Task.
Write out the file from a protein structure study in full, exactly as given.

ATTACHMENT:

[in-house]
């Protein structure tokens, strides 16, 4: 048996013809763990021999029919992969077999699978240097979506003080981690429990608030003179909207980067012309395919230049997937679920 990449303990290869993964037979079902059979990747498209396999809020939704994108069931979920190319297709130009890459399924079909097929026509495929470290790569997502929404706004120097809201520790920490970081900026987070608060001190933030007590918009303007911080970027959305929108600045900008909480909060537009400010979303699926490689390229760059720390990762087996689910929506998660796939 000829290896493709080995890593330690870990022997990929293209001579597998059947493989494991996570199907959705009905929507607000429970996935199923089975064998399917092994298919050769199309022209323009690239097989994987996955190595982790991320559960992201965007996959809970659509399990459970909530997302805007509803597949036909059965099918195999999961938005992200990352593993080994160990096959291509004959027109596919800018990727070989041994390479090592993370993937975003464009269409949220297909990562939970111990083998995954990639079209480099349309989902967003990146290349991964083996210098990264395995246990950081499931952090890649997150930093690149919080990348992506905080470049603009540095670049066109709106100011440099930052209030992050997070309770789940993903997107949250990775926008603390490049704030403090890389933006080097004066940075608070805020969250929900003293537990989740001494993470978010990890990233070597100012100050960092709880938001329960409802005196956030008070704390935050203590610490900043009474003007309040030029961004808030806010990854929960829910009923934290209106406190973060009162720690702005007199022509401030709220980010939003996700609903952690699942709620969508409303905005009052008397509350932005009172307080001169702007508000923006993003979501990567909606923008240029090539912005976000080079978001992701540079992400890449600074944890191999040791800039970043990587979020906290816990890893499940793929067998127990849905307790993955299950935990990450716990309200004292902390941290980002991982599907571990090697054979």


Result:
[in-house]
């Protein structure tokens, strides 16, 4: 048996013809763990021999029919992969077999699978240097979506003080981690429990608030003179909207980067012309395919230049997937679920 990449303990290869993964037979079902059979990747498209396999809020939704994108069931979920190319297709130009890459399924079909097929026509495929470290790569997502929404706004120097809201520790920490970081900026987070608060001190933030007590918009303007911080970027959305929108600045900008909480909060537009400010979303699926490689390229760059720390990762087996689910929506998660796939 000829290896493709080995890593330690870990022997990929293209001579597998059947493989494991996570199907959705009905929507607000429970996935199923089975064998399917092994298919050769199309022209323009690239097989994987996955190595982790991320559960992201965007996959809970659509399990459970909530997302805007509803597949036909059965099918195999999961938005992200990352593993080994160990096959291509004959027109596919800018990727070989041994390479090592993370993937975003464009269409949220297909990562939970111990083998995954990639079209480099349309989902967003990146290349991964083996210098990264395995246990950081499931952090890649997150930093690149919080990348992506905080470049603009540095670049066109709106100011440099930052209030992050997070309770789940993903997107949250990775926008603390490049704030403090890389933006080097004066940075608070805020969250929900003293537990989740001494993470978010990890990233070597100012100050960092709880938001329960409802005196956030008070704390935050203590610490900043009474003007309040030029961004808030806010990854929960829910009923934290209106406190973060009162720690702005007199022509401030709220980010939003996700609903952690699942709620969508409303905005009052008397509350932005009172307080001169702007508000923006993003979501990567909606923008240029090539912005976000080079978001992701540079992400890449600074944890191999040791800039970043990587979020906290816990890893499940793929067998127990849905307790993955299950935990990450716990309200004292902390941290980002991982599907571990090697054979």